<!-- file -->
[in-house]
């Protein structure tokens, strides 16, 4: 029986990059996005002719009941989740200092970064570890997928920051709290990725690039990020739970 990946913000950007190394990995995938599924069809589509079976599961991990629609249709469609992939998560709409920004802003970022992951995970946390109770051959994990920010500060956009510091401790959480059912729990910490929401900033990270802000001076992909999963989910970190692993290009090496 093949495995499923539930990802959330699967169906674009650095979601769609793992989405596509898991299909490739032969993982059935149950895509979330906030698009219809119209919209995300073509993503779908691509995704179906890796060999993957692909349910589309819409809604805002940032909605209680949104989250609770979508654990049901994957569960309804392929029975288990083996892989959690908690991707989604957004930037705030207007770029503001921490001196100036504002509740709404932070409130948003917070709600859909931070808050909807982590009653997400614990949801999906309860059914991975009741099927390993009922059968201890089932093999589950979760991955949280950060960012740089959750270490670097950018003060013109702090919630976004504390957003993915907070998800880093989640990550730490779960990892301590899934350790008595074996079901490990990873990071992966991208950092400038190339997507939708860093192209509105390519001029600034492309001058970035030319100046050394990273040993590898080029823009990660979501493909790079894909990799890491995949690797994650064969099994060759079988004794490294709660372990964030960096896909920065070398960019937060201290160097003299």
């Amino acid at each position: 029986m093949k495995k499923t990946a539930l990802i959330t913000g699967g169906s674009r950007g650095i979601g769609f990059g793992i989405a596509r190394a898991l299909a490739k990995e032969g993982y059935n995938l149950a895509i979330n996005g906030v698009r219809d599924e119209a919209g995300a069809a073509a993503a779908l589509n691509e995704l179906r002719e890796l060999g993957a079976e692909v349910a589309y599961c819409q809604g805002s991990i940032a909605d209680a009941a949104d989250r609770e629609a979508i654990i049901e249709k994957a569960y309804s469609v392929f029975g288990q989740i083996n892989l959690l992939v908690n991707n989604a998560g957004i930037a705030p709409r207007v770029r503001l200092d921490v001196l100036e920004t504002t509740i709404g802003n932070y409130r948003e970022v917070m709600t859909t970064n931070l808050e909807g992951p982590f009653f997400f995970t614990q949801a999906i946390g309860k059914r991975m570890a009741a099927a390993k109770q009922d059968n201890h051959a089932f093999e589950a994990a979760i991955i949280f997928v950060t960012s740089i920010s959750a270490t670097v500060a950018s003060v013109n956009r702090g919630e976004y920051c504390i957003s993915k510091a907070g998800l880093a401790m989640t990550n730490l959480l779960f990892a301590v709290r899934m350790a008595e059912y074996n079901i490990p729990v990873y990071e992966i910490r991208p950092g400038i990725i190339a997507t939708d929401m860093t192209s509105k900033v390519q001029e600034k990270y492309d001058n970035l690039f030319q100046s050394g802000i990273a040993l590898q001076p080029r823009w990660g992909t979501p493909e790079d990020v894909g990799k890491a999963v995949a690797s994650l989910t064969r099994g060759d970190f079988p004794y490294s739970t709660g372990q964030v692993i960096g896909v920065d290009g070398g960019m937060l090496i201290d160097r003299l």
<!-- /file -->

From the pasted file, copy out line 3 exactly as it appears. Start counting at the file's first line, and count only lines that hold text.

């Amino acid at each position: 029986m093949k495995k499923t990946a539930l990802i959330t913000g699967g169906s674009r950007g650095i979601g769609f990059g793992i989405a596509r190394a898991l299909a490739k990995e032969g993982y059935n995938l149950a895509i979330n996005g906030v698009r219809d599924e119209a919209g995300a069809a073509a993503a779908l589509n691509e995704l179906r002719e890796l060999g993957a079976e692909v349910a589309y599961c819409q809604g805002s991990i940032a909605d209680a009941a949104d989250r609770e629609a979508i654990i049901e249709k994957a569960y309804s469609v392929f029975g288990q989740i083996n892989l959690l992939v908690n991707n989604a998560g957004i930037a705030p709409r207007v770029r503001l200092d921490v001196l100036e920004t504002t509740i709404g802003n932070y409130r948003e970022v917070m709600t859909t970064n931070l808050e909807g992951p982590f009653f997400f995970t614990q949801a999906i946390g309860k059914r991975m570890a009741a099927a390993k109770q009922d059968n201890h051959a089932f093999e589950a994990a979760i991955i949280f997928v950060t960012s740089i920010s959750a270490t670097v500060a950018s003060v013109n956009r702090g919630e976004y920051c504390i957003s993915k510091a907070g998800l880093a401790m989640t990550n730490l959480l779960f990892a301590v709290r899934m350790a008595e059912y074996n079901i490990p729990v990873y990071e992966i910490r991208p950092g400038i990725i190339a997507t939708d929401m860093t192209s509105k900033v390519q001029e600034k990270y492309d001058n970035l690039f030319q100046s050394g802000i990273a040993l590898q001076p080029r823009w990660g992909t979501p493909e790079d990020v894909g990799k890491a999963v995949a690797s994650l989910t064969r099994g060759d970190f079988p004794y490294s739970t709660g372990q964030v692993i960096g896909v920065d290009g070398g960019m937060l090496i201290d160097r003299l």